Early literacy can prep kids to start school with a foundation for learning that breeds success.
That’s why the Library of Michigan created the “Ready to Read Michigan” program. With pamphlets and information distributed in libraries across the state, librarians can help parents raise educated Michiganders.
Kids who already grasp the basics of reading find it easier to understand what they’re learning. When kids start behind as readers, the rest of learning becomes frustrating and a struggle.
The great news is that parents can start kids on a path to success almost at birth.
“Ready to Read Michigan” provides five easy practices to help parents raise readers: read, write, talk, sing and play.
Establish a routine of reading as early as you can. The American Academy of Pediatrics encourages reading to babies within the first six months. (Even if you find that you’re focused on your phone while you’re feeding your infant, read aloud the story on your screen in a soothing voice.)
As kids age, introduce more age-appropriate books. Board books with textures that they can see and feel help babies learn their senses.
The AAP also recommends pointing to pictures in books and describing the images outside of the text of the story.
Work reading into your routine so that you clock about 20 minutes each day, even if it means adding reading at bathtime to toddlers or listening to audiobooks together while driving back and forth to school. Keep this age-appropriate, because some younger children won’t be attentive for the full 20 minutes, so it’s OK to break it up to multiple times throughout the day.
As soon as your child can hold a crayon, put it under a piece of blank paper (or in the spring and summer, chalk and a sidewalk will do the trick). Scribbles quickly turn into recognizable people, animals and objects.
Early writing helps with letter formation and the concepts of how letters create words. When your kids draw pictures, be sure to ask them to tell you stories about the characters that they drew (even if what your daughter says is a dog really looks like alien pizza).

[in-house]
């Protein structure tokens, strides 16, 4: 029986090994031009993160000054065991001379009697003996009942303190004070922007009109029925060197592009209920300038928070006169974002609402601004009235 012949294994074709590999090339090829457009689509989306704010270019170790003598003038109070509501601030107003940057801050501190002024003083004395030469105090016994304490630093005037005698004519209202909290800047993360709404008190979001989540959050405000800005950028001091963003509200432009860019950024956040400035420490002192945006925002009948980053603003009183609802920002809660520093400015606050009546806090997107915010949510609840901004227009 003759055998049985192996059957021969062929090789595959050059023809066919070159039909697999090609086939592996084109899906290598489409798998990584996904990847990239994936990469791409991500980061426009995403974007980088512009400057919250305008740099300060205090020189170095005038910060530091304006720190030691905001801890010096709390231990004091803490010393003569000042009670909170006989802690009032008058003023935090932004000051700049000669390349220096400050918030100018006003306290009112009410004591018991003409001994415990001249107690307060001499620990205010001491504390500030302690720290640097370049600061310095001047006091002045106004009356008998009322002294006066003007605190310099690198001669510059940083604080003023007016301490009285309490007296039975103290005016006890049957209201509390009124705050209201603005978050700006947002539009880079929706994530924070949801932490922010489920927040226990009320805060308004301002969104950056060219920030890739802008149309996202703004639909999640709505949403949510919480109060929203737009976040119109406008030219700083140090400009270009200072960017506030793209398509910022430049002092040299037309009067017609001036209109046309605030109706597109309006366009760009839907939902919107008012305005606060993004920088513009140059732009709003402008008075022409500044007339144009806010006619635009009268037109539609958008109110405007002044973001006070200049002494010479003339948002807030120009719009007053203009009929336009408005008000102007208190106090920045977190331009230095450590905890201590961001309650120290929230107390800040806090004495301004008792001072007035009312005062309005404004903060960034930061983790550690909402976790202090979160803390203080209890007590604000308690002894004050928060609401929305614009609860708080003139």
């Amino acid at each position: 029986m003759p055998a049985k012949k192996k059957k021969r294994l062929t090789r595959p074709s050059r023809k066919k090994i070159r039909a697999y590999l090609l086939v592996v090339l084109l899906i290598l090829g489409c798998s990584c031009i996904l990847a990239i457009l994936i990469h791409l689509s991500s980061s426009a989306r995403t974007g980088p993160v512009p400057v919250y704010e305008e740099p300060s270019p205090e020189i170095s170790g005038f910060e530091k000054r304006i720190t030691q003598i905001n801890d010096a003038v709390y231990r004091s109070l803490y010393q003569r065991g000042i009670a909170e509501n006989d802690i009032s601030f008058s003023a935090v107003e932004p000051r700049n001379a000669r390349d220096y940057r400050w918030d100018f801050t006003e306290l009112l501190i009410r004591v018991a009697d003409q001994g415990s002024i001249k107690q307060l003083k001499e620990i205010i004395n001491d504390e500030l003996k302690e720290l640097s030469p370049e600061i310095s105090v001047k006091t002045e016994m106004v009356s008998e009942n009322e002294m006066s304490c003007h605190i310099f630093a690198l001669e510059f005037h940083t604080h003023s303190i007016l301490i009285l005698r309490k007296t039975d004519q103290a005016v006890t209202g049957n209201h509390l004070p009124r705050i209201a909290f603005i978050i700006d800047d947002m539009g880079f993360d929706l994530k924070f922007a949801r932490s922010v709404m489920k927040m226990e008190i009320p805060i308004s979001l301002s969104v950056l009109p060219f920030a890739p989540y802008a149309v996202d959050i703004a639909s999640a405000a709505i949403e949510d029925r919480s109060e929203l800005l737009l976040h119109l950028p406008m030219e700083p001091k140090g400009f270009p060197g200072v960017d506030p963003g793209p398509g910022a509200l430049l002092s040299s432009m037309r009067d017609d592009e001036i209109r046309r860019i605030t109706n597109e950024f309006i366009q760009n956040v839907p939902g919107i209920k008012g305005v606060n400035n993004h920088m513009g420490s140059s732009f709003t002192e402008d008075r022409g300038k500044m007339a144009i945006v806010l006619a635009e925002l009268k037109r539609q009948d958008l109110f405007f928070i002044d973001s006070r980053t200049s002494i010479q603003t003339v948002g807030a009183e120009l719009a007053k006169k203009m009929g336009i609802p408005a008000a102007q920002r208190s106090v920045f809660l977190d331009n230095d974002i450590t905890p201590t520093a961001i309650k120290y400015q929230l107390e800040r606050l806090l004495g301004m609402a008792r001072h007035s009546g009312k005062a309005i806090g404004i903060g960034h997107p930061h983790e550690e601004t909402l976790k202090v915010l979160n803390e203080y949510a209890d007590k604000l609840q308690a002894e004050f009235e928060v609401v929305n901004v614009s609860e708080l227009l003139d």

Even if your baby can’t talk back, talk to your baby. Tell her about what you’re doing: “Mommy is cleaning the plates and putting them in the dishwasher.” This will help the understanding of how language works, which is the first step toward learning to talk and then read.
With older kids, use new words in conversations, and use them at different times. That way, when early readers run into those words as they’re reading, they already have the context clues to know what the word is.
Finally, talk to your kids asking open-ended questions so they’ll have to answer more than “yes” or “no.” Instead of asking if your son had a good day at school, ask “What was your favorite thing that you did today?”
Songs allow words to be pronounced slowly and in rhythm, which helps younger children learn to formulate language.
When it comes to older kids, they start to recognize words because of repetition (think of how many times the word “sun” is used in “Mr. Golden Sun”) and they understand concepts like rhyming.
Even if clapping isn’t required in a song, clap the rhythm with your child. This will help install an understanding of syllables.
This one seems so easy because kids love to play. Now, it’s about how you’re incorporating storytelling into how they play.
With younger babies and toddlers, use puppets, favorite stuffed animals or even plastic Little People toys to retell stories that your kids already know. Have the characters interact with your kiddo and let her touch, feel, and it’s OK to taste, too, as the story progresses.
Help older kids tell their own stories. They learn about sequencing and order (first, next, the end), and how to put sentences together. If your child is still learning to write, help him create the story, then let him draw pictures, like a comic book.